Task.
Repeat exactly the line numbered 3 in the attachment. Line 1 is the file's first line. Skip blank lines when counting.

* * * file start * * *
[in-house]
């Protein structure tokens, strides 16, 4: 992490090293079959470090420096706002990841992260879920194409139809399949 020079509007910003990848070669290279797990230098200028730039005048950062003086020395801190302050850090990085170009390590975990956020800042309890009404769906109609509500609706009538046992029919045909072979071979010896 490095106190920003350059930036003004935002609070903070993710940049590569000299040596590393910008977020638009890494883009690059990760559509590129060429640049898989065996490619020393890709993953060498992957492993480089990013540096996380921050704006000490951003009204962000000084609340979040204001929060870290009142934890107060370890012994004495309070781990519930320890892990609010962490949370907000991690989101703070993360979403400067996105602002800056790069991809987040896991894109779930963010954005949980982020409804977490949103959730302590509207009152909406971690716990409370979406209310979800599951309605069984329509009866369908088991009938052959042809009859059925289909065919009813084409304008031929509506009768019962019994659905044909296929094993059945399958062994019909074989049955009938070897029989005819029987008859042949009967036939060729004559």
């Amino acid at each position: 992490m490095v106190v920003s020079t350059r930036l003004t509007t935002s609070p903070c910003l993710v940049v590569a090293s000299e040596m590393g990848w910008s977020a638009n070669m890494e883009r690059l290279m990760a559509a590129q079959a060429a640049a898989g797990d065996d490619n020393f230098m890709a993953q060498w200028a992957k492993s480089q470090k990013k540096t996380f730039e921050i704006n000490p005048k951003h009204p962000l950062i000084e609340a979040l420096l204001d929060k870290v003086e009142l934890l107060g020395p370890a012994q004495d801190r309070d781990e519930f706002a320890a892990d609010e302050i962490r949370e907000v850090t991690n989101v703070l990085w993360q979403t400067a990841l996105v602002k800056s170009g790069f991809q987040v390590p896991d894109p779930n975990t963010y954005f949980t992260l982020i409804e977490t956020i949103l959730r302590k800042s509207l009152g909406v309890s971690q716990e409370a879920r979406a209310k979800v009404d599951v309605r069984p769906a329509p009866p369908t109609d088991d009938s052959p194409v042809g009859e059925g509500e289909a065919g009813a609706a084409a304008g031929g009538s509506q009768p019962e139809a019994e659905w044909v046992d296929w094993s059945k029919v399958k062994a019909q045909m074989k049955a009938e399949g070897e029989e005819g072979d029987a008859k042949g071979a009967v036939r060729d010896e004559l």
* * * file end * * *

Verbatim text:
């Amino acid at each position: 992490m490095v106190v920003s020079t350059r930036l003004t509007t935002s609070p903070c910003l993710v940049v590569a090293s000299e040596m590393g990848w910008s977020a638009n070669m890494e883009r690059l290279m990760a559509a590129q079959a060429a640049a898989g797990d065996d490619n020393f230098m890709a993953q060498w200028a992957k492993s480089q470090k990013k540096t996380f730039e921050i704006n000490p005048k951003h009204p962000l950062i000084e609340a979040l420096l204001d929060k870290v003086e009142l934890l107060g020395p370890a012994q004495d801190r309070d781990e519930f706002a320890a892990d609010e302050i962490r949370e907000v850090t991690n989101v703070l990085w993360q979403t400067a990841l996105v602002k800056s170009g790069f991809q987040v390590p896991d894109p779930n975990t963010y954005f949980t992260l982020i409804e977490t956020i949103l959730r302590k800042s509207l009152g909406v309890s971690q716990e409370a879920r979406a209310k979800v009404d599951v309605r069984p769906a329509p009866p369908t109609d088991d009938s052959p194409v042809g009859e059925g509500e289909a065919g009813a609706a084409a304008g031929g009538s509506q009768p019962e139809a019994e659905w044909v046992d296929w094993s059945k029919v399958k062994a019909q045909m074989k049955a009938e399949g070897e029989e005819g072979d029987a008859k042949g071979a009967v036939r060729d010896e004559l």